State agencies can use the funds: to expand efforts to enhance motor fuel tax enforcement; to supplement motor fuel tax examinations and criminal investigations; to develop automated data processing tools to monitor motor fuel production and sales; to evaluate and implement registration and reporting requirements for motor fuel taxpayers; to reimburse State expenses that supplement existing fuel tax compliance efforts; to analyze and implement programs to reduce tax evasion associated with other highway use taxes; to support efforts between States and Indian tribes to address issues relating to State motor fuel taxes; and to analyze and implement programs to reduce tax evasion associated with foreign imported motor fuel.
An approved indirect cost rate by the entity?s cognizant agency is required before claiming indirect costs under a Federal award (2 CFR 200, Appendix VII, States and Local Government and Indian Tribe Indirect Cost Proposals).
Allowable activities are included in the defining statute at the United States Code, Title 23, Section143.
Pre-award costs are not allowed under this program.
$ 2,000,000 is available each year that are awarded through a competitive process base upon a Notice of Funding Opportunity.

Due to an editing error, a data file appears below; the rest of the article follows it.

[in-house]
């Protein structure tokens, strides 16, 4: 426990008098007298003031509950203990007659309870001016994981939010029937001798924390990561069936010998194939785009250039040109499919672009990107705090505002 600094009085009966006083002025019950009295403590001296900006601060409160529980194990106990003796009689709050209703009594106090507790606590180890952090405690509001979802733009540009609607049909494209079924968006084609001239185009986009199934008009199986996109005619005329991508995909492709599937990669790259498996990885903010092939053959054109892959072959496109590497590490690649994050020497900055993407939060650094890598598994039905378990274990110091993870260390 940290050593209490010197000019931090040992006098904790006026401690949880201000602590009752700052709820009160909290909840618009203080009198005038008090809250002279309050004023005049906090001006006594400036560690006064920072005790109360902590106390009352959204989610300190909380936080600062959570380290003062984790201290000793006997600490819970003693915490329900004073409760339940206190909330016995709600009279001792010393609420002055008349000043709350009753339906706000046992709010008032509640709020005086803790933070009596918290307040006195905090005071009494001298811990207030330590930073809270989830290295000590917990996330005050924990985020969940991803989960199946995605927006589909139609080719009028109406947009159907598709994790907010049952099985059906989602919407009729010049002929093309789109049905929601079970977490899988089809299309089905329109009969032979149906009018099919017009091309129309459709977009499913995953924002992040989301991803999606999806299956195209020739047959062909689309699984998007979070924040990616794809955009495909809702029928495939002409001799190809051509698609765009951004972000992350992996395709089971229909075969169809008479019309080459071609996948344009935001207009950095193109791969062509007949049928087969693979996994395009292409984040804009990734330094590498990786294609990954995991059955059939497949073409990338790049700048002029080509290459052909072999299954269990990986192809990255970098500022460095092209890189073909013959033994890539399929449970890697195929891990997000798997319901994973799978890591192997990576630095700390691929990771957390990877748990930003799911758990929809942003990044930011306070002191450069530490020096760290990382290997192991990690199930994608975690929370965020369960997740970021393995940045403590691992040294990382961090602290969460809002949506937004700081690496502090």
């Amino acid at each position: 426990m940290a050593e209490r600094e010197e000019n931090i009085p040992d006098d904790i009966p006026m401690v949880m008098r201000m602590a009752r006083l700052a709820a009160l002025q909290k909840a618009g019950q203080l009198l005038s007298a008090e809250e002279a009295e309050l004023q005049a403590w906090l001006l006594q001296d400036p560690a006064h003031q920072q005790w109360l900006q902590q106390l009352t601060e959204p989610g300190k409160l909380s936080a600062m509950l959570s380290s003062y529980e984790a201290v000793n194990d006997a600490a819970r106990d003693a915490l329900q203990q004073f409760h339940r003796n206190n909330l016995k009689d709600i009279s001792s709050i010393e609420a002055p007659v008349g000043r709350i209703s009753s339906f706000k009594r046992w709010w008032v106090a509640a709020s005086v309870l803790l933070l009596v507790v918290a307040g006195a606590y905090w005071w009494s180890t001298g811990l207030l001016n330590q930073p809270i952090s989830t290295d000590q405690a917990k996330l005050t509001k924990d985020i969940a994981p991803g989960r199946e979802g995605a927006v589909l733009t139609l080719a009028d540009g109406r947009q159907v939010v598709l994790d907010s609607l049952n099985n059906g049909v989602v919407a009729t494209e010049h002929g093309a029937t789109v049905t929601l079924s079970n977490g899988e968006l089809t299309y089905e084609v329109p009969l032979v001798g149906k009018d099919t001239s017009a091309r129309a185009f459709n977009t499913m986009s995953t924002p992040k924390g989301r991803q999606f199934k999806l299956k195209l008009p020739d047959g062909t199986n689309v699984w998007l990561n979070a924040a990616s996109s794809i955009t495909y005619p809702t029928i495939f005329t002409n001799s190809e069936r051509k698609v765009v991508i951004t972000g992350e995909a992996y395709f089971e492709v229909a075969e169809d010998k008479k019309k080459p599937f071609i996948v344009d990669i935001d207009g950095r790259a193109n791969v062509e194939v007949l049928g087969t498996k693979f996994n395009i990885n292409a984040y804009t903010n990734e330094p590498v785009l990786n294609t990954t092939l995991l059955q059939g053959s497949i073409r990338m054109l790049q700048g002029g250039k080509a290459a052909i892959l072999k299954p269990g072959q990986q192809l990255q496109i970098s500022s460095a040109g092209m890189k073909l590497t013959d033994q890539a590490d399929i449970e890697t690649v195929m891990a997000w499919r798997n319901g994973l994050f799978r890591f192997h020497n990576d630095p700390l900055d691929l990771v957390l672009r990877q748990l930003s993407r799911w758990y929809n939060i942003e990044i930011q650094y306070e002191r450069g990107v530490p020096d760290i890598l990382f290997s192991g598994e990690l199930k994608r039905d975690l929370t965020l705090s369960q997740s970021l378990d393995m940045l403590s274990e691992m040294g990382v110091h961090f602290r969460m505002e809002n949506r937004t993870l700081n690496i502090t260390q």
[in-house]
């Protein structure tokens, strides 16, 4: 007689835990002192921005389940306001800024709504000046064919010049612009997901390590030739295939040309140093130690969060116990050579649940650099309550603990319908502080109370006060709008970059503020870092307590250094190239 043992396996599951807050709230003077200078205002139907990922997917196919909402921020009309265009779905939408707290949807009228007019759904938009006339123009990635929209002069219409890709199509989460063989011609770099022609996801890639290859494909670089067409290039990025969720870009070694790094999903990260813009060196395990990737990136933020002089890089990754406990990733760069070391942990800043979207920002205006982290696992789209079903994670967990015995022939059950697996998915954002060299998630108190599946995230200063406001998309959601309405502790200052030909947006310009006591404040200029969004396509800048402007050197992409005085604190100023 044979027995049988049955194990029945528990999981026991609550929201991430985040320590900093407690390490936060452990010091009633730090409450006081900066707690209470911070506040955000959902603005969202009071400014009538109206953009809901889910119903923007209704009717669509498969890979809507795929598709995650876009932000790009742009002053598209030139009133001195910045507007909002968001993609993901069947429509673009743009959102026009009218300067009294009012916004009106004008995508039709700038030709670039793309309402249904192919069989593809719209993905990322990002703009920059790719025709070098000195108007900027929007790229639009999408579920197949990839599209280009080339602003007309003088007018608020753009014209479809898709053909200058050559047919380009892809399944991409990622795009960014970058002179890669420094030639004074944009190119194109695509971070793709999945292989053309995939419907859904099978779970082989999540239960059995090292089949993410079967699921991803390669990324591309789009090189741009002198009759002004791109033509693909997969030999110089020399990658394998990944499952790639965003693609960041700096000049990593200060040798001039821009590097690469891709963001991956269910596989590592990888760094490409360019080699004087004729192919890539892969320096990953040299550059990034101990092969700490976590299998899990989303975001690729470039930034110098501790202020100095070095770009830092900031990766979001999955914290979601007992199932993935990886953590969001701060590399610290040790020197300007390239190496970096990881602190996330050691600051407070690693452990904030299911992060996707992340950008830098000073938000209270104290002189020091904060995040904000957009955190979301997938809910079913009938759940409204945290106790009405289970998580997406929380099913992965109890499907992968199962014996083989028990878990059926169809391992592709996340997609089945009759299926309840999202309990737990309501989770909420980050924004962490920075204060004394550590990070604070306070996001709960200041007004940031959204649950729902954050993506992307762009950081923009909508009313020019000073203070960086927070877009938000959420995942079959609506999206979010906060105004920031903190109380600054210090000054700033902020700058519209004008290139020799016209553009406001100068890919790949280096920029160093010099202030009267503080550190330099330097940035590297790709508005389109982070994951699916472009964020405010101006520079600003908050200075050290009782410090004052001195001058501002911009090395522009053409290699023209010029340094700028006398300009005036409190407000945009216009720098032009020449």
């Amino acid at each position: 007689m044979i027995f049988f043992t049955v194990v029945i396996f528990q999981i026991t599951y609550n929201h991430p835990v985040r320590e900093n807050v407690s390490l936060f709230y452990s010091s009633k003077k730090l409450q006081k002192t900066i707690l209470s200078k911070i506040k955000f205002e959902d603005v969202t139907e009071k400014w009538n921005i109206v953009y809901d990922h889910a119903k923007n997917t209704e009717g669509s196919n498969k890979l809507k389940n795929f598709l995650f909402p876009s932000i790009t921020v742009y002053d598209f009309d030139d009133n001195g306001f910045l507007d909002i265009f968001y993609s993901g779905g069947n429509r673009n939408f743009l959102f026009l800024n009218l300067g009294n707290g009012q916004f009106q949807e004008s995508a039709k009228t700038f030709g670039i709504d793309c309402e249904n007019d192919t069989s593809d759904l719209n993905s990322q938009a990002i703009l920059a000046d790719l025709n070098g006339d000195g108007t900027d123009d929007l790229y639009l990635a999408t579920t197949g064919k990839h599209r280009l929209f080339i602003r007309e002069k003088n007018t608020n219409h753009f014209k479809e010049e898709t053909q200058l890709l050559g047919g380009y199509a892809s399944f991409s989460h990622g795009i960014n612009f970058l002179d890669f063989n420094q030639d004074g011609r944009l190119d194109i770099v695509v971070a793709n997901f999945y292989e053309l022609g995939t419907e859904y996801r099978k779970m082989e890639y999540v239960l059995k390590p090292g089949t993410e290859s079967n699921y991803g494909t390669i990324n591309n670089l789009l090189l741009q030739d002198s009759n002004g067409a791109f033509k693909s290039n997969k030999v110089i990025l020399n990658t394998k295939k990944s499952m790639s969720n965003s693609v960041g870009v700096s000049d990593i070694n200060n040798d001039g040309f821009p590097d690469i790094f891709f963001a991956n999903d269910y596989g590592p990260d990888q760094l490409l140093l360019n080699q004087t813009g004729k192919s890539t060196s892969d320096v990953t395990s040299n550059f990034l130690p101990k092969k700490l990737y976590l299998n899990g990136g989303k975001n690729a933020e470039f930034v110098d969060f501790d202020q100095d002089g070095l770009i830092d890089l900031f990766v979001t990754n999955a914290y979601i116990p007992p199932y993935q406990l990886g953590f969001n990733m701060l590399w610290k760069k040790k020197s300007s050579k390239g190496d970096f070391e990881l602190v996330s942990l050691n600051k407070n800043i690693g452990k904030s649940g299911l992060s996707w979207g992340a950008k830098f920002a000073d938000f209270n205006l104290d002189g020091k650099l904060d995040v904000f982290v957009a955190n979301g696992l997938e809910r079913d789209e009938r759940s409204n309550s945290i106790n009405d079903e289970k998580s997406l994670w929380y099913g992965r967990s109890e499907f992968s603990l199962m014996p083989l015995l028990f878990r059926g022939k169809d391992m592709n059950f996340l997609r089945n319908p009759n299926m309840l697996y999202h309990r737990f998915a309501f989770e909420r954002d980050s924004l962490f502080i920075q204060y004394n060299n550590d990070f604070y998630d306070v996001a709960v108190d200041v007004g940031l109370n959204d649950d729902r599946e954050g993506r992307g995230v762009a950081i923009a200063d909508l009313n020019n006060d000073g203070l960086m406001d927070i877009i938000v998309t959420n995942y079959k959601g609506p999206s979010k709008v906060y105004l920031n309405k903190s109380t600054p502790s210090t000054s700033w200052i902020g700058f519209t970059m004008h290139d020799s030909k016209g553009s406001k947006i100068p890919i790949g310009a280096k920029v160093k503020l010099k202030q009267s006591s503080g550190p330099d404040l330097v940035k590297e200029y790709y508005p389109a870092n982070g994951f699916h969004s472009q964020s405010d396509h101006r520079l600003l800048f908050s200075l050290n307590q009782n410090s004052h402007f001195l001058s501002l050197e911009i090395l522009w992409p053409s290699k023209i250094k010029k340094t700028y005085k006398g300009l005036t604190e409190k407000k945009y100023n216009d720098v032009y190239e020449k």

States, and the District of Columbia,.
States, and the District of Columbia.
No Credentials or documentation are required. This program is excluded from coverage under 2 CFR 200, Subpart E - Cost Principles.
Aplication and Award Process
Preapplication coordination is not applicable.
Environmental impact information is not required for this program.
This program is excluded from coverage under E.O.
2 CFR 200, Uniform Administrative Requirements, Cost Principles, and Audit Requirements for Federal Awards applies to this program. Applicants must submit all proposals electronically through www.Grants.gov.
Awards are scheduled to be made for Fiscal Year 2015. FHWA and IRS will jointly recommend and approve projects for Federal funding for fuel tax evasion intergovernmental enforcement efforts. States selected to receive funding will enter into negotiations with FHWA and be required to enter into a project agreement with FHWA.
Nov 30, -0001: No. Due to a delay in the approval of the 2015 and 2016 awards, we have not yet announced the availability of the 2017 grants. When we do, we will allow approximately 60 days from the Notice of Funding Opportunity (NOFO) date. Not available at this time.
Fixing America?s Surface Transportation Act (FAST Act), Public Law 114-94, 23 U.S.C 143.
Range of Approval/Disapproval Time
The approval/disapproval time will take approximately 1 month.
Formula and Matching Requirements
Statutory formulas are not applicable to this program. Matching requirements are not applicable to this program. MOE requirements are not applicable to this program.
Length and Time Phasing of Assistance